Connecting families to resources and care
The percentage of children living below the federal poverty line in Leon County, which means earning less than $26,500 per year for a family of four, is 12%.2 In 2020, the food insecurity rate in the county was 12% overall and 17.3% for children.3
The consequences of childhood poverty can include unstable family structures and functioning; adverse childhood experiences and traumatic events; reduced health care access; higher infant mortality; lack of school readiness; lower graduation rates; higher arrest and incarceration rates; high-risk sexual behaviors; adolescent pregnancy; depression; suicide; developmental delays; smoking; drug abuse; eating disorders; obesity; and several chronic diseases.4
To counter this, Whole Child Leon helps families in the county evaluate the needs of their young children and connects them to service providers. It also brings together public, private and nonprofit groups to identify community issues, gaps in services, and barriers to care that have a negative impact on the county’s children.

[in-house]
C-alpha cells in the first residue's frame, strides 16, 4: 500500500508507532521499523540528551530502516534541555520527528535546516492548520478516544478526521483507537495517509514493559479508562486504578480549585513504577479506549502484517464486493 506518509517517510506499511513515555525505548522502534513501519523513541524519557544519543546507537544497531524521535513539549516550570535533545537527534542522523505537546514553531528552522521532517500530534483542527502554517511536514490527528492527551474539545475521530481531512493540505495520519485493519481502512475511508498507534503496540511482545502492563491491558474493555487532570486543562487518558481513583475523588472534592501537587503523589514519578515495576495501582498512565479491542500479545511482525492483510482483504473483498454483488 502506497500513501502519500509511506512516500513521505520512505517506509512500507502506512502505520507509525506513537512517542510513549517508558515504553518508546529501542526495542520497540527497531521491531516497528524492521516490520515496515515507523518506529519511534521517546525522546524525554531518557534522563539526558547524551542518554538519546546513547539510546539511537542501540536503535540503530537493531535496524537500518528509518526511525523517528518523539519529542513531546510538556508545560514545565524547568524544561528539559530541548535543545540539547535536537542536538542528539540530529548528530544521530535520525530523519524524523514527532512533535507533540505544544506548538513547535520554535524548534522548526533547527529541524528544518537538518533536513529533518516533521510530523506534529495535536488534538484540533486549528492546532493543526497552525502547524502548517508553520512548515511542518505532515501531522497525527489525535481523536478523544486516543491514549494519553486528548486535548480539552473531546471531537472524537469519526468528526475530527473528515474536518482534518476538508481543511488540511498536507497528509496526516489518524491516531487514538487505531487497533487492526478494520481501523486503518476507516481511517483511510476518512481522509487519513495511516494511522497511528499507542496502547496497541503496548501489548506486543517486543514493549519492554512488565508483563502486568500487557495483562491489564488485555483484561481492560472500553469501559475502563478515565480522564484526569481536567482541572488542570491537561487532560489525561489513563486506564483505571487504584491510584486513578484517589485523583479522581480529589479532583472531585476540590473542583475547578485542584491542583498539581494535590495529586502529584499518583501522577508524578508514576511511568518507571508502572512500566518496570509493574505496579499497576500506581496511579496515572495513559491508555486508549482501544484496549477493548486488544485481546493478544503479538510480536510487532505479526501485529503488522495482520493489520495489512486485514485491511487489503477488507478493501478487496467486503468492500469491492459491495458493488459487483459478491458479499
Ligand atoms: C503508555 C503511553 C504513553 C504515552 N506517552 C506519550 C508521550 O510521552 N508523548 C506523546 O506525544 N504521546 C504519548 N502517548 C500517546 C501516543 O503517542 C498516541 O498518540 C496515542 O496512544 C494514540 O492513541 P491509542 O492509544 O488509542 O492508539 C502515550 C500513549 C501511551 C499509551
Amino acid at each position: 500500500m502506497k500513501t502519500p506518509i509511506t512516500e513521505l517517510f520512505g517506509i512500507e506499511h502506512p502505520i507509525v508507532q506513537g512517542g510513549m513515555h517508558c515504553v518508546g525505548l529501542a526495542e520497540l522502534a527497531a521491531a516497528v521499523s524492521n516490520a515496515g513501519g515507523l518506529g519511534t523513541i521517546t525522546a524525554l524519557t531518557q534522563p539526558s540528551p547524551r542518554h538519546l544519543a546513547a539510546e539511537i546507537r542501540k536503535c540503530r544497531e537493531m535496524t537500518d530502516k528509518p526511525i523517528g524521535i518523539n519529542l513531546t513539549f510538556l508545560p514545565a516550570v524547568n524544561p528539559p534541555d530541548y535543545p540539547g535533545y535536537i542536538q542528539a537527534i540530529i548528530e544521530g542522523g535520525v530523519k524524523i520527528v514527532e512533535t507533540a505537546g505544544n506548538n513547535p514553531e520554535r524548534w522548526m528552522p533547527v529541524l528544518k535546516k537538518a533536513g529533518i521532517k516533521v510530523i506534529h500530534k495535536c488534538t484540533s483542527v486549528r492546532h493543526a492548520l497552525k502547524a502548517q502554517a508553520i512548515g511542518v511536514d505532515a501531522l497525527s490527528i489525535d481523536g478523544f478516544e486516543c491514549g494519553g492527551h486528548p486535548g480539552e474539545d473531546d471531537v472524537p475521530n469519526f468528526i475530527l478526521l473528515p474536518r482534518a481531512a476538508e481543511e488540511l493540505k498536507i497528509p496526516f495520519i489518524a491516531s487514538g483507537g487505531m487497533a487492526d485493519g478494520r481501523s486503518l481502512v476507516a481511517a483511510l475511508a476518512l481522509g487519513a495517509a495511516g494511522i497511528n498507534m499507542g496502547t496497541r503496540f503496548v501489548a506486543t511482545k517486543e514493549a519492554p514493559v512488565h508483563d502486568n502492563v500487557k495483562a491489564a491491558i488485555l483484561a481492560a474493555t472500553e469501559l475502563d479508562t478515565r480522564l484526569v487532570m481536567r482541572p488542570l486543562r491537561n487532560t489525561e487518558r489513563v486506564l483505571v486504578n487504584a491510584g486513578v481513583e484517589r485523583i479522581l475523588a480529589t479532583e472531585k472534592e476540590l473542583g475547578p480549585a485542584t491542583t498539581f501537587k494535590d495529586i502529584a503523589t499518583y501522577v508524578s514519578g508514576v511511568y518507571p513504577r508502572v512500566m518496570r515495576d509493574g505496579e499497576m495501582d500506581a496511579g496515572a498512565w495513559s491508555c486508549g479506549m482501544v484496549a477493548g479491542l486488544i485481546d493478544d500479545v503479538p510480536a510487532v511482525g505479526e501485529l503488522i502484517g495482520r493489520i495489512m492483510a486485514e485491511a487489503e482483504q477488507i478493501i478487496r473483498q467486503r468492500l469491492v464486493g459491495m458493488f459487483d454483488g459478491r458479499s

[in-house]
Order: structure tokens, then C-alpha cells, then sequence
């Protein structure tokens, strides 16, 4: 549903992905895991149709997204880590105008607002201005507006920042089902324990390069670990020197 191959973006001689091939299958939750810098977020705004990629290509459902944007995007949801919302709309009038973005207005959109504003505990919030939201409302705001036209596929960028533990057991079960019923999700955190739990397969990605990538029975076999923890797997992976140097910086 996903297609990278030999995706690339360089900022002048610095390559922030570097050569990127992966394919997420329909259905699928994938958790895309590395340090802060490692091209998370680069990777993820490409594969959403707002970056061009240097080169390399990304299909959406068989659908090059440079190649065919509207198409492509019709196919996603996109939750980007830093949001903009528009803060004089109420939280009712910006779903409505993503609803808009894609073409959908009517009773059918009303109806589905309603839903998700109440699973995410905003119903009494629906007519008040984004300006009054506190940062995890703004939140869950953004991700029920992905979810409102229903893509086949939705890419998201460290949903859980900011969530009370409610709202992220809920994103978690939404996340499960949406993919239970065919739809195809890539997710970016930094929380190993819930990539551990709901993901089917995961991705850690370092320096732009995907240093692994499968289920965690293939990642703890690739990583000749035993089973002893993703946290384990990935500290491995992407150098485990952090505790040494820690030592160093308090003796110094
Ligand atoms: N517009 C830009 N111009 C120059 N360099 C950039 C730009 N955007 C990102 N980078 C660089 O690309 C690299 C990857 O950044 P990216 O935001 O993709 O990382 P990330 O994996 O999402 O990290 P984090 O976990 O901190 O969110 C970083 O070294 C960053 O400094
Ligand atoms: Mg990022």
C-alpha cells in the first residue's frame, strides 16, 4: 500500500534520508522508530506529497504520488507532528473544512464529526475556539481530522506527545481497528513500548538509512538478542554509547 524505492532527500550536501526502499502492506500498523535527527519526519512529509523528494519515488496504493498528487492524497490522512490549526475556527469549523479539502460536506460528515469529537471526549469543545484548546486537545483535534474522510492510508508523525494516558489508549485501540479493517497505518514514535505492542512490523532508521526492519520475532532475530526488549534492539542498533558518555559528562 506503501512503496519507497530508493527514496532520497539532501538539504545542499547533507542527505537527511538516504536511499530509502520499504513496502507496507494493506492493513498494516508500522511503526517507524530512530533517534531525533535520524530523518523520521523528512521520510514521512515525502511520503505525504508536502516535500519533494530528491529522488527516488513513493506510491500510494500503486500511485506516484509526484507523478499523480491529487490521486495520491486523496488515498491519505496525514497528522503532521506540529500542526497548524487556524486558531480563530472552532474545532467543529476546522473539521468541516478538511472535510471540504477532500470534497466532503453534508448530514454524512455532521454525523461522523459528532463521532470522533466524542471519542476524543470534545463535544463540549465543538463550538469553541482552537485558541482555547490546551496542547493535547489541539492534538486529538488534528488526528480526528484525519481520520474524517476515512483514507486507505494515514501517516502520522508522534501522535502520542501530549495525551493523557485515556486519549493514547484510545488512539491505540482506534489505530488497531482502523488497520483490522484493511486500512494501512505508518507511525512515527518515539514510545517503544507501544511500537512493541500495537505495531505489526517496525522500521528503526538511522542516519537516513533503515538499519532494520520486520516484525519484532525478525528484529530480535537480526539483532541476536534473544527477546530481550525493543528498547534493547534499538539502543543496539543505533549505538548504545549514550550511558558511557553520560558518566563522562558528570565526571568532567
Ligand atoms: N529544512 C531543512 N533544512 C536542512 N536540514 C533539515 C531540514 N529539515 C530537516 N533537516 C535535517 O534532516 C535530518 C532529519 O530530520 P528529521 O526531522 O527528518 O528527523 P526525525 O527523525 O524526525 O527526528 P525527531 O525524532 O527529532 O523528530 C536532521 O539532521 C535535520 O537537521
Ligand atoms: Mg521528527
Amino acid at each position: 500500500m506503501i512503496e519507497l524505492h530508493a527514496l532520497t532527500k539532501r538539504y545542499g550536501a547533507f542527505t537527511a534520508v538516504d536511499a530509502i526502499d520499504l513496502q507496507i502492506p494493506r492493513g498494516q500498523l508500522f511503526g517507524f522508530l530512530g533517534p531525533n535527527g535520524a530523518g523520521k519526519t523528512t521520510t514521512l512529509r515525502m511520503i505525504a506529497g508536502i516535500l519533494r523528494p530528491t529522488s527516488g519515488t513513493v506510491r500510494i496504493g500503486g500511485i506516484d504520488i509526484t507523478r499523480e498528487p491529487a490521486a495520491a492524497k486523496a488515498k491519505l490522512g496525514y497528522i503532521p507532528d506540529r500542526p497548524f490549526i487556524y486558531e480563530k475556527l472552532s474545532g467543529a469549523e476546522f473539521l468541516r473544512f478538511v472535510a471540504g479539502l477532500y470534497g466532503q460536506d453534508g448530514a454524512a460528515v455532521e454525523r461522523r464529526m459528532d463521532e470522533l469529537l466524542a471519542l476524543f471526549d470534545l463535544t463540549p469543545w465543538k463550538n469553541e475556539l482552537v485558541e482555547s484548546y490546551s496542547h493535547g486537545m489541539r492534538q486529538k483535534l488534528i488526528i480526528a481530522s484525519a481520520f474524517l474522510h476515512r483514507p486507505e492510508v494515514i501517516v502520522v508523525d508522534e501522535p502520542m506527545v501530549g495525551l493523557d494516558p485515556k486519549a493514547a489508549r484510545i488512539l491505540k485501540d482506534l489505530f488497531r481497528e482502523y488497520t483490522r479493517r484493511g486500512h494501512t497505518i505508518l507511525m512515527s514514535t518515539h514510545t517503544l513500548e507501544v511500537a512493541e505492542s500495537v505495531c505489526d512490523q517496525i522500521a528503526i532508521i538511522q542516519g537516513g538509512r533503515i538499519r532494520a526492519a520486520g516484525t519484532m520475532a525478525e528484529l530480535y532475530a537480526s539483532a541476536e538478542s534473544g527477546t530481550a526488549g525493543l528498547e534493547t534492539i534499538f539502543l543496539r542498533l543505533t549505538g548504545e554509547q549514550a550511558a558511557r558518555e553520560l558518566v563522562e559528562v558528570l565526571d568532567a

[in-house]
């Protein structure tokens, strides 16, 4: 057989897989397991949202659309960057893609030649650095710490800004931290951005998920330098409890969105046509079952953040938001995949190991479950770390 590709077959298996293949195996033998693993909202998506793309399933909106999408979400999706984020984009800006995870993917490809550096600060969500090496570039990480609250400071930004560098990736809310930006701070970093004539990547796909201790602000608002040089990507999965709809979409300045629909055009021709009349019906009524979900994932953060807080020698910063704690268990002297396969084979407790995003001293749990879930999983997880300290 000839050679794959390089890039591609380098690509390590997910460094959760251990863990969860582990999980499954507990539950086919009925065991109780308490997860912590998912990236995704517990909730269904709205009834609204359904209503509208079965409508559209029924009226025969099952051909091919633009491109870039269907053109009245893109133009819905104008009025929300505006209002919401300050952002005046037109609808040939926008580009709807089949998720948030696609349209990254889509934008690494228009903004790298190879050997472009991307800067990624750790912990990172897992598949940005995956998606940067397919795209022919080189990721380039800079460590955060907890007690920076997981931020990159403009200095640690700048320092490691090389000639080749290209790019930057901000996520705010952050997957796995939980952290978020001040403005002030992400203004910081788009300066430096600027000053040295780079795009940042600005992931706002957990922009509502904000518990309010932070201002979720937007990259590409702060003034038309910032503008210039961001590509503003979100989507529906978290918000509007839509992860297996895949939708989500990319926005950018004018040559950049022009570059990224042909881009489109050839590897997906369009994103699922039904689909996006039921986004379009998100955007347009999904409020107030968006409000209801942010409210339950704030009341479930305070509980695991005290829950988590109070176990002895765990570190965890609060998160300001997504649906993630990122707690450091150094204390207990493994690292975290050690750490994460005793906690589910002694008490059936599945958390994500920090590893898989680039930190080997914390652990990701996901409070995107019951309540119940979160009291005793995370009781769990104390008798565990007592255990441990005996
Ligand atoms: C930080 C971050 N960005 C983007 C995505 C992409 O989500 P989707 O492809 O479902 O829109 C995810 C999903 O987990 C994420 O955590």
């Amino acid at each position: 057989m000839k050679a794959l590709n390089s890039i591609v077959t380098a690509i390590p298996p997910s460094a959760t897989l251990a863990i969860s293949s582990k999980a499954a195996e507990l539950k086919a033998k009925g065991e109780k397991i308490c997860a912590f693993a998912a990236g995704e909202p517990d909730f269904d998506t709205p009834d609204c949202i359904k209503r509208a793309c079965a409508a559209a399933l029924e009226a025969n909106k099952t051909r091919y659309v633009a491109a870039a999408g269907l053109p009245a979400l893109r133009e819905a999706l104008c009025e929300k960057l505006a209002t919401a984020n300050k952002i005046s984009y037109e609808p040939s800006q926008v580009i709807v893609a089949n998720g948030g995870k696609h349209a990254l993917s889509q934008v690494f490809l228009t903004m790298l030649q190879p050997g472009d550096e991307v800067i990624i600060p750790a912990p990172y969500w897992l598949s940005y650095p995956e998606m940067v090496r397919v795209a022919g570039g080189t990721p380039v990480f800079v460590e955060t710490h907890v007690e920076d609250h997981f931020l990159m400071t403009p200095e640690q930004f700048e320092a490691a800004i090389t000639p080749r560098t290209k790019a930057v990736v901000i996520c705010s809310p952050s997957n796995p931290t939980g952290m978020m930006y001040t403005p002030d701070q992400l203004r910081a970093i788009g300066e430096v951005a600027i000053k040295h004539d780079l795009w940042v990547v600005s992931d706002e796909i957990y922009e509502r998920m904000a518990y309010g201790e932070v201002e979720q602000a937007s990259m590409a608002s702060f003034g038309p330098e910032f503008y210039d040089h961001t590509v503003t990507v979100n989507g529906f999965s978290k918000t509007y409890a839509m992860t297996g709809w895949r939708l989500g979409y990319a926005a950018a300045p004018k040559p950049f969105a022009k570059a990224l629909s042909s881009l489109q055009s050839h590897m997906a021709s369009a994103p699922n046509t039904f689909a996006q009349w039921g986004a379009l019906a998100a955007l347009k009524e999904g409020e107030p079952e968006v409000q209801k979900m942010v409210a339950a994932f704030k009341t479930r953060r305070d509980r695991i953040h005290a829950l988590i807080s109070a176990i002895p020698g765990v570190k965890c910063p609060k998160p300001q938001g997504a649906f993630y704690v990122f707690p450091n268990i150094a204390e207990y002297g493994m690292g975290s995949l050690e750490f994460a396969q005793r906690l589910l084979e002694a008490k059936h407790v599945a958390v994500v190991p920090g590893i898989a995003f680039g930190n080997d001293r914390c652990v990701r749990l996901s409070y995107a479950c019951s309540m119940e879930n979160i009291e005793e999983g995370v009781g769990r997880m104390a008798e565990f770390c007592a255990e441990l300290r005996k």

Once a challenge is identified, Whole Child Leon serves as a catalyst, bringing together community partners to find solutions. The organization focuses on providing continuity of care around ten key issues: childhood poverty, healthy birth, food insecurity, foster care, K-level readiness, child health and safety, behavioral health, nature deficit, adverse childhood experiences and juvenile crime. While its primary focus is on children from birth to age 5, its philosophy addresses the needs of children of all ages and their families.
Supporting children’s whole-person health
The work of Whole Child Leon aligns with Community Plan of Florida’s commitment to providing whole-person health care and to address social determinants of health. We’re honored to support its innovative, holistic strategies to address key systemic issues and to help it expand its services to better serve the children of Leon County.